The Nine-Dash Line and The Backlash Against Chinese K-pop Idols


It was recently brought to my attention that Super Junior-M member Zhou Mi made a comeback with the new single “What’s Your Number?” and the music video dropped several days ago. I was out of the loop on this one until the TOS team brought up the curious fact that the video was picking up just as many dislikes as likes and the heated debates in the comment section were blowing up.


Now let’s back up a bit as I try to shed light on the sudden outburst of Zhou Mi hate. This is not as unfounded as some outsiders might believe it to be, or as shallow as most K-pop drama tends to be. This whole issue is actually very political in nature and I’m here to break it down for those non-Asian K-pop fans who might not be familiar with China’s claims over the bulk of South China Sea and the infamous Nine-Dash Line, and why Zhou Mi is receiving hate because of it.


Maritime disputes between China and surrounding nations is nothing new. Territorial claims have been made across the South China Sea for decades. Some of the contested lands include the Spratly Islands and the Paracel Islands. Basically, the Nine-Dash Line is the demarcation line used by the government of China for their claims over the majority of South China Sea.

Tension in the high seas grew when China started land reclamation and the building of lighthouses and airstrips, as well as military facilities, in the disputed areas. The Chinese Coast Guards started firing at Vietnamese and Filipino fishermen in an attempt to drive them away from, as far as the fishermen were concerned, waters that belonged to them.

In 2013, the government of The Philippines formally initiated arbitration proceedings against China’s territorial claims. They cited the Nine-Dash Line as unlawful under The United Nations Convention on the Law of the Sea (UNCLOS). Just recently, The Philippines unanimously won its case against China and, as one would expect, China refuses to acknowledge the ruling.

And now comes the good part. In a show of support for their motherland, and to contest the ruling of the Permanent Court of Arbitration, Chinese idols have posted to their SNS accounts images displaying their opinion on the Nine-Dash Line. Zhou Mi, Victoria of f(x), Lay of EXOFei of miss A, and other Chinese K-pop idols took their stand to social media, and as such, there is a huge backlash coming from their Southeast Asian fans, the Vietnamese in particular.


I suppose because K-pop is HUGE in Vietnam, more so than any other Southeast Asian country, the Vietnamese K-pop fans would be the most affected by what’s happening. They’ve been loudly voicing their frustrations against the Chinese idols, on social media and on YouTube. Even Fei, whose solo debut is approaching, was not spared from the vicious dislikes to her solo teaser video.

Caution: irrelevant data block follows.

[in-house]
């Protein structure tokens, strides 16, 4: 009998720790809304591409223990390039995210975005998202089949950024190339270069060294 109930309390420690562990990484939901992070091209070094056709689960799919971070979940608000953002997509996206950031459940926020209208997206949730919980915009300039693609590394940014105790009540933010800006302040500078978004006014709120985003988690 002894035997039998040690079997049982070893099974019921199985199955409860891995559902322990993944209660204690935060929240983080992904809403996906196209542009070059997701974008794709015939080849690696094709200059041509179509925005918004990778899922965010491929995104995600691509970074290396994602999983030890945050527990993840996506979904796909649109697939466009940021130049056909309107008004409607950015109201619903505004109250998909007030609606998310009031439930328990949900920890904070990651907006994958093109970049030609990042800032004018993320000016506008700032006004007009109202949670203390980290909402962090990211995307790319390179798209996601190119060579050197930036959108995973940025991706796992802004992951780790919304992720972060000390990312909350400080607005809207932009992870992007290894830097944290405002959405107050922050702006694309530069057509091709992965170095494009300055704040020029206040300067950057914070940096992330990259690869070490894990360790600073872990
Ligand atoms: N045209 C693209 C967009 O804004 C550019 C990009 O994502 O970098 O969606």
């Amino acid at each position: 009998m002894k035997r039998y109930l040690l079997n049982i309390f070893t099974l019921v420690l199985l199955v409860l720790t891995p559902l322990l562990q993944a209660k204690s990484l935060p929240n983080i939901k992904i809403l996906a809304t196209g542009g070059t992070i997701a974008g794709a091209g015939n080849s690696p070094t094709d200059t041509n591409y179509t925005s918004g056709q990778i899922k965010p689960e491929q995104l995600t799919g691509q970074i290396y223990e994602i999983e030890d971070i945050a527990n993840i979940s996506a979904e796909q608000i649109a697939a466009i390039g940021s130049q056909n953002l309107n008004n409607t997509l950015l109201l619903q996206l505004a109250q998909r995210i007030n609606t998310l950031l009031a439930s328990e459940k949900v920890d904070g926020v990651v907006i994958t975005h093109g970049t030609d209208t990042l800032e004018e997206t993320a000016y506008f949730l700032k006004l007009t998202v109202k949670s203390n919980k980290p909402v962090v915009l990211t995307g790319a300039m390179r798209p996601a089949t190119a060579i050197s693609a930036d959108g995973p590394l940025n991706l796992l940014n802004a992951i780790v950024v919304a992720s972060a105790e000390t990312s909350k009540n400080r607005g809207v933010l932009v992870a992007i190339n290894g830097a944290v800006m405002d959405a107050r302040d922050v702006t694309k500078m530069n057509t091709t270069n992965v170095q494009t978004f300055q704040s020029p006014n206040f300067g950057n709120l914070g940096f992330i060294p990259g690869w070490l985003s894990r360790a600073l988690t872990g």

While no one cares which side you or I stand on, idols always get the shorter end of the stick when it comes to these issues. If they voice opinions other than what their government says is right, they are easy targets of patriotic fans. If they echo the same patriotism as their countrymen, then fans from other parts of the world throw misplaced anger at them. It’s tricky, being a celebrity with all the world’s eyes on you.

I’m not here to voice my sentiments on China’s claim over all of South China Sea. I’m not here to question the actions of the Chinese idols. I’m neither an expert on the laws of the seas nor on the thought processes of people in the limelight. I just want to break it down for those of you who may not have understood why these music videos were getting so many dislikes. But maybe allow me to post a few questions. Does politics have a place in K-pop? Is the backlash unfounded? Do you understand where the resentment is coming from? Is K-pop becoming too deep and heavy lately?


  • Sushu Wang

    No such thing as bad publicity? I like that my love for K-Pop will also inform me of current international events.

  • keziarhh

    Shouldnt it be good that Kpop fans are “deep and heavy” enough to be critical of their idols’ political statements?

    And if, like your question, whether politic should be applied to kpop or not, shouldnt you also direct that questions to said idols too.

    And remember, if these idols are pressured to show their patriotic acta, they should share it only on weibo, not on the platform where their Vietnamese and Philippino fans can see it.

    The burden of the brutalized is not to comfort the bystanders. -Jesse Williams.

  • Caribes

    They’re celebrities not some leaders to guide you about right and wrong in this world. People should stop trying to put them on a pedestal where they’re interpreted as role models. They’re celebrities but still human so they’re gonna fuck up. They’re not your parents or president. They’re celebrities.

  • Anon

    Nine-Dash Line+Taiwan+HongKong are part of China, and China don’t use violence. Stop getting brainwashed by social media!